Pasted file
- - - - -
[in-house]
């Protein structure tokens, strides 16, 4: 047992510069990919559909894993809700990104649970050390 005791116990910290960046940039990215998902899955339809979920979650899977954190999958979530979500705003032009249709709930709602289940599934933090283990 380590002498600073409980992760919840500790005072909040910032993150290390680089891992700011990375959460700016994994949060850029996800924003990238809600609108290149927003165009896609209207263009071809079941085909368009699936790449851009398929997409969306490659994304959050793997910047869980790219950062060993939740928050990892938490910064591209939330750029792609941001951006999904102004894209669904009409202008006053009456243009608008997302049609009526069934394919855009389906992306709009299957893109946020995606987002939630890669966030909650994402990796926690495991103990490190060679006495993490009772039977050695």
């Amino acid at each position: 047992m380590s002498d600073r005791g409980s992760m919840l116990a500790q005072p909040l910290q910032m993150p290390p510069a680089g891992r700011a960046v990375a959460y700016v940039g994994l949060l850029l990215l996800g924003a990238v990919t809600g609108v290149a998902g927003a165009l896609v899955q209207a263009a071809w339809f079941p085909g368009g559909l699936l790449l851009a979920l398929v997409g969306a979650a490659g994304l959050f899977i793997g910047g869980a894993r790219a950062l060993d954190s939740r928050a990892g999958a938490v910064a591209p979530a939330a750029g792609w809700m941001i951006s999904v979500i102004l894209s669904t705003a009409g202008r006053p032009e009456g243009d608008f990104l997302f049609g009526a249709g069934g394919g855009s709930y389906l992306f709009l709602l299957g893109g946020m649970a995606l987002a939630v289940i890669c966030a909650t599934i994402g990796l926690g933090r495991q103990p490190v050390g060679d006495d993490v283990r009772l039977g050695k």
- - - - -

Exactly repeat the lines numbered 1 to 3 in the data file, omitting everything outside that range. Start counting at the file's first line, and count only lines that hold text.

[in-house]
């Protein structure tokens, strides 16, 4: 047992510069990919559909894993809700990104649970050390 005791116990910290960046940039990215998902899955339809979920979650899977954190999958979530979500705003032009249709709930709602289940599934933090283990 380590002498600073409980992760919840500790005072909040910032993150290390680089891992700011990375959460700016994994949060850029996800924003990238809600609108290149927003165009896609209207263009071809079941085909368009699936790449851009398929997409969306490659994304959050793997910047869980790219950062060993939740928050990892938490910064591209939330750029792609941001951006999904102004894209669904009409202008006053009456243009608008997302049609009526069934394919855009389906992306709009299957893109946020995606987002939630890669966030909650994402990796926690495991103990490190060679006495993490009772039977050695």
């Amino acid at each position: 047992m380590s002498d600073r005791g409980s992760m919840l116990a500790q005072p909040l910290q910032m993150p290390p510069a680089g891992r700011a960046v990375a959460y700016v940039g994994l949060l850029l990215l996800g924003a990238v990919t809600g609108v290149a998902g927003a165009l896609v899955q209207a263009a071809w339809f079941p085909g368009g559909l699936l790449l851009a979920l398929v997409g969306a979650a490659g994304l959050f899977i793997g910047g869980a894993r790219a950062l060993d954190s939740r928050a990892g999958a938490v910064a591209p979530a939330a750029g792609w809700m941001i951006s999904v979500i102004l894209s669904t705003a009409g202008r006053p032009e009456g243009d608008f990104l997302f049609g009526a249709g069934g394919g855009s709930y389906l992306f709009l709602l299957g893109g946020m649970a995606l987002a939630v289940i890669c966030a909650t599934i994402g990796l926690g933090r495991q103990p490190v050390g060679d006495d993490v283990r009772l039977g050695k």